I get it, even thinking about doing your tax return is intimidating for many. But if you know you’ve done the most you can to minimise how much tax you pay, and instead maximise how much of your hard-earned income stays in your own pocket, then at least you can feel a sense of achievement and satisfaction.
Nothing is certain except death and taxes. In other words, paying tax is inevitable. But there are methods to (legally!) reduce your taxable income and save some money during tax time. I’ve outlined seven ways below, let’s get started.
1- Take advantage of salary sacrificing
Salary sacrificing, also known as “salary packaging”, offers a way for employees to reduce the amount of tax they must pay, and it works in a few different ways. To benefit, you forgo part of your pre-tax pay before you receive it. For example, it can be used to pay for a new car, insurance, computer, mortgage or rent payments and more. Salary sacrificing is available for anyone who earns more than the $18,200 tax-free threshold, however it is most suitable for individuals on mid to high incomes.
These benefits, known as fringe benefits, can save you thousands a year in tax. However, there are limits on what can be salary sacrificed or salary packaged, as potential Fringe Benefits Tax (FBT) can impact on the type of items your workplace is prepared to offer. Most employers will offer salary sacrifice to super but it is best to talk to your employer to see what other benefits they offer. This is because the Australian Taxation Office (ATO) imposes a FBT on employers, which forces them to offer limited fringe benefits to employees.
Nevertheless, if you opt for fringe benefits by sacrificing a portion of your salary, you can reduce your taxable income because these expenses are deducted from your pre-tax salary.
2- Contribute to your super
If you’re employed, your employer should be paying a percentage of your earnings into your super account. However, making extra contributions to your super fund by salary-sacrificing a portion of your pre-tax pay cheque is another great way of paying less tax.
The extra payments, called concessional contributions, are taxed at 15%. For most people, this will be lower than their marginal tax rate (which can be as high as 49%). You benefit because you pay less tax while you boost your retirement savings.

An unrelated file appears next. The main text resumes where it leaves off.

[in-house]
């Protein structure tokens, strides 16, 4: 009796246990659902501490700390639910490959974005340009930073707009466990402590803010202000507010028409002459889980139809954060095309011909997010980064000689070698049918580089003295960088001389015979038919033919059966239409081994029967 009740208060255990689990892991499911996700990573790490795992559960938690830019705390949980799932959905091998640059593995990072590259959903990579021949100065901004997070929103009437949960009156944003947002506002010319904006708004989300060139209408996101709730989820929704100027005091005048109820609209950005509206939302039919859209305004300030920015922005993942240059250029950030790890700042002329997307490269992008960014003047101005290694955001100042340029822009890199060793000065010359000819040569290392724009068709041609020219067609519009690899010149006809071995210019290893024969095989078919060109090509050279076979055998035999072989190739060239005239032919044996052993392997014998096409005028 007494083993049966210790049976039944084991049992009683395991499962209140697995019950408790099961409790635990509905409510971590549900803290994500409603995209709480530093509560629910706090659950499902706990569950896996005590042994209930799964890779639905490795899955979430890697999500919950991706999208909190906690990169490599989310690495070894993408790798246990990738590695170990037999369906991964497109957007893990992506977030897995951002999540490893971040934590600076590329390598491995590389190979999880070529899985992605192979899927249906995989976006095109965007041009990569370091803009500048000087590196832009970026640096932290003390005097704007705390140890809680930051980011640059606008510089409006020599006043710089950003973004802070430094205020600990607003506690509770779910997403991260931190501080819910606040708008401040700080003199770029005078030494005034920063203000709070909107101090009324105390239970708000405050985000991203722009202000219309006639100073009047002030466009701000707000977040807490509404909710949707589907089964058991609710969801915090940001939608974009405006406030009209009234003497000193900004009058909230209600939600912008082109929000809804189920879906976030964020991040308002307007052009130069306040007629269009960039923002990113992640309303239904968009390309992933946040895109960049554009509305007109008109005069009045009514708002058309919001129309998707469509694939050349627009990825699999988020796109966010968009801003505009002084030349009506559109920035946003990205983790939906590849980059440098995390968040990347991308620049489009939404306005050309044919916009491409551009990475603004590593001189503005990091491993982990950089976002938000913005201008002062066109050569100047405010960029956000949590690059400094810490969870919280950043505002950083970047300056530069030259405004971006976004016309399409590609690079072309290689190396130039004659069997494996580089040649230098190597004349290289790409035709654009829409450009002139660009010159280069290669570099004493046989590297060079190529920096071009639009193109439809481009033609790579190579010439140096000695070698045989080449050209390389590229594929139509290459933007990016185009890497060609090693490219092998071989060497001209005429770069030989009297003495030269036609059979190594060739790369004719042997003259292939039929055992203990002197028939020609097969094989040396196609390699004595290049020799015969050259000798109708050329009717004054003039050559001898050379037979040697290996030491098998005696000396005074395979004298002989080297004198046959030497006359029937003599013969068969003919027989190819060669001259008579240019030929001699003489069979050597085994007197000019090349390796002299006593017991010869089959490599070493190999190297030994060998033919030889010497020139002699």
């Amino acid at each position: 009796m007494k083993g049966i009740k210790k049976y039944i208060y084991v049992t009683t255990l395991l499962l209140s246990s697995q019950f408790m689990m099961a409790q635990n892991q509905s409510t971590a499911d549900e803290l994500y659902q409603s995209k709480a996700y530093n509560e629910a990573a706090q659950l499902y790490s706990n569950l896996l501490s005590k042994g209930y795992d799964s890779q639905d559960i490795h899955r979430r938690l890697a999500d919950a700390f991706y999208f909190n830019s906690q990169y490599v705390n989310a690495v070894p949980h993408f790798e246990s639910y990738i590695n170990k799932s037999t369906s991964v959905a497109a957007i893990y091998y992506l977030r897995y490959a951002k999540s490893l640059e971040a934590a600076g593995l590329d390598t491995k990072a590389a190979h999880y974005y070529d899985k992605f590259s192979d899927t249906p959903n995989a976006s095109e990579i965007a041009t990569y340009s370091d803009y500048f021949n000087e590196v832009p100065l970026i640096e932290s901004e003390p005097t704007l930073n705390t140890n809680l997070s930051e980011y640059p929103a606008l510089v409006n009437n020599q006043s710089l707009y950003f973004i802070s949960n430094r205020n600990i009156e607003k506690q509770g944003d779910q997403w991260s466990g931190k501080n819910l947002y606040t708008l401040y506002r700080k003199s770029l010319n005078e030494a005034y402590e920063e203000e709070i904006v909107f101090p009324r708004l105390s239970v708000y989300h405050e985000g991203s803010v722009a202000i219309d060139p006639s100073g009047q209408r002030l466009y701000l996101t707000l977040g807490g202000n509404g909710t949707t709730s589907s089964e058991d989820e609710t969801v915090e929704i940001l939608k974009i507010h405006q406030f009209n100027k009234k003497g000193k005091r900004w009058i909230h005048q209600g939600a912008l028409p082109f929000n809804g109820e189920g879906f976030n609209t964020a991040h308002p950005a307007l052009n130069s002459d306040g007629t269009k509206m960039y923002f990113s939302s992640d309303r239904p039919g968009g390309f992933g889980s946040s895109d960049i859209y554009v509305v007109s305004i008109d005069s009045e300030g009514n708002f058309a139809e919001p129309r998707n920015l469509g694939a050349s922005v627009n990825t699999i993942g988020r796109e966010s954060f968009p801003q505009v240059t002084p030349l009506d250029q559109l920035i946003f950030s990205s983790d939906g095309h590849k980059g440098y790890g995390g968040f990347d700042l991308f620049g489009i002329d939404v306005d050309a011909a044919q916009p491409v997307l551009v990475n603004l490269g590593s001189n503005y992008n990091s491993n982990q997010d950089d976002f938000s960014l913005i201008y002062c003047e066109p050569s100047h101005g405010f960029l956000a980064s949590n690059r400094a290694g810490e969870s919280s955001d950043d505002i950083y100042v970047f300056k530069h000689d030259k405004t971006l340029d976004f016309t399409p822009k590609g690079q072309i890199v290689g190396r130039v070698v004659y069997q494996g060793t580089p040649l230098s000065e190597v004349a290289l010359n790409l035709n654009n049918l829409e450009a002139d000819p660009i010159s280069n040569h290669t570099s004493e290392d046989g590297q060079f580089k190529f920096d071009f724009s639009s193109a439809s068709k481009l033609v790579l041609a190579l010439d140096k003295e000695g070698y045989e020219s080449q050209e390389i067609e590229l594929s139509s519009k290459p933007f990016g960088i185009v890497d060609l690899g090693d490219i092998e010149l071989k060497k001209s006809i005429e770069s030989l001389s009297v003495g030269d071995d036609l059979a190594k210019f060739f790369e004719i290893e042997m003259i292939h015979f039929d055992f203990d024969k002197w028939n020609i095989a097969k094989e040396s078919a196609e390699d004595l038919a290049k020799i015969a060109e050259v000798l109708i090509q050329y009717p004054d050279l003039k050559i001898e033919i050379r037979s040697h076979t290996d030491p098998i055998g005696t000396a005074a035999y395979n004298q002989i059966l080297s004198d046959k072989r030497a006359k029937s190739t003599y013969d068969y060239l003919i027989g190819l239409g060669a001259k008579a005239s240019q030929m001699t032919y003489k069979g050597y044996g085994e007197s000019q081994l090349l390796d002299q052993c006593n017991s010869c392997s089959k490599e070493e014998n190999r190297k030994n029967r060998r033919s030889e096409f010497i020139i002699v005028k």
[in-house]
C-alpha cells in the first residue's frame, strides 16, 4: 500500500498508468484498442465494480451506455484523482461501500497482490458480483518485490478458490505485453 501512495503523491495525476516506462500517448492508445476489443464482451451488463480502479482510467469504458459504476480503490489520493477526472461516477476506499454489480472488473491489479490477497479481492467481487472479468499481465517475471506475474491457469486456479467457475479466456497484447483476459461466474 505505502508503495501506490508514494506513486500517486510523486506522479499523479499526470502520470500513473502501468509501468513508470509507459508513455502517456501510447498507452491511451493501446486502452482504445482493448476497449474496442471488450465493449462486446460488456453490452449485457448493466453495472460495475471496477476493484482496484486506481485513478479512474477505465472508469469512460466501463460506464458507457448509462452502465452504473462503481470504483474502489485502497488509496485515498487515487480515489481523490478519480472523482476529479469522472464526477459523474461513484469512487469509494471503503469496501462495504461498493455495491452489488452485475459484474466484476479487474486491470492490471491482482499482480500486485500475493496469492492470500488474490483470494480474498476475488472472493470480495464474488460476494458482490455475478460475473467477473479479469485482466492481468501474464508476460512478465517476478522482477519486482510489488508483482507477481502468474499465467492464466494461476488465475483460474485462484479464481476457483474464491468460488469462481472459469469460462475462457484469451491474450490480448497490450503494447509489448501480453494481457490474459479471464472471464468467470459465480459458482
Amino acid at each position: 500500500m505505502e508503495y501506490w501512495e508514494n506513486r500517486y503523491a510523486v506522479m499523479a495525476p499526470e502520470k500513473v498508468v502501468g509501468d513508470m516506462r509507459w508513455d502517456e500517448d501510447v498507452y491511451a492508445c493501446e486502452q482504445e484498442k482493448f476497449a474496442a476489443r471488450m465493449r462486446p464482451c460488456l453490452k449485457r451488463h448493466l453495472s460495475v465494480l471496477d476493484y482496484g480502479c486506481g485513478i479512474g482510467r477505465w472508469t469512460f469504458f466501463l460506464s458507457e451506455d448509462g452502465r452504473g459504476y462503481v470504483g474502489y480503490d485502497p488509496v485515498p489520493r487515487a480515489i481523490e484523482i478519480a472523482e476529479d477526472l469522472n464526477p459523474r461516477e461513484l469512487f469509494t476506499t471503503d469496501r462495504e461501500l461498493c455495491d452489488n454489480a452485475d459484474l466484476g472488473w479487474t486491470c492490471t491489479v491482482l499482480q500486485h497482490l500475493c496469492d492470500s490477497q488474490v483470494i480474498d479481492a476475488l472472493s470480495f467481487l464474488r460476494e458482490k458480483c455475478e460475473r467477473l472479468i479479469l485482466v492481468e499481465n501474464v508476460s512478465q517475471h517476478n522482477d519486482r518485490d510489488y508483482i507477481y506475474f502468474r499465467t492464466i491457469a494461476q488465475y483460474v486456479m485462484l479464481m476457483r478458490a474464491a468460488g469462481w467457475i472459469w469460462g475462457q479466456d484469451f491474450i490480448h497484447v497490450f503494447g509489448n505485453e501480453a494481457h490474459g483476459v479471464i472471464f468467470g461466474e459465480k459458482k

Just be aware the ATO has imposed a limit on the salary-sacrificing amount you can contribute to your super fund each year. From July 01, 2021, the concessional contributions to super funds for all individuals are capped at $27,500 irrespective of age. In other words, your employer and salary sacrificed contributions must not be more than $27,500 per financial year. Above that and your contributions will be taxed at your marginal rate.
3- Use a mortgage offset account
If you have taken out a home loan, you can use your mortgage offset account to minimise your taxes. For those who don’t know, an offset account works like a transactional or savings account that is linked to your home loan. The balance in your offset account offsets the balance of your mortgage loan, which reduces the interest payments and the loan term on your home loan. For example, if your home loan amounts to $500,000 while you have $50,000 in your offset account, you will pay interest on $450,000 ($500,000 – $50,000). You get the tax benefit as the interest you save using your offset account is not taxable.
4- Get private health insurance
While getting private health insurance is a personal choice, those who don’t have it may have to face tax implications. For example, higher-income earners who don’t have private hospital cover have to pay Medicare Levy Surcharge (MLS) as a tax penalty. The surcharge is in addition to the 2% Medical Levy that is imposed on all taxpayers irrespective of their total taxable income.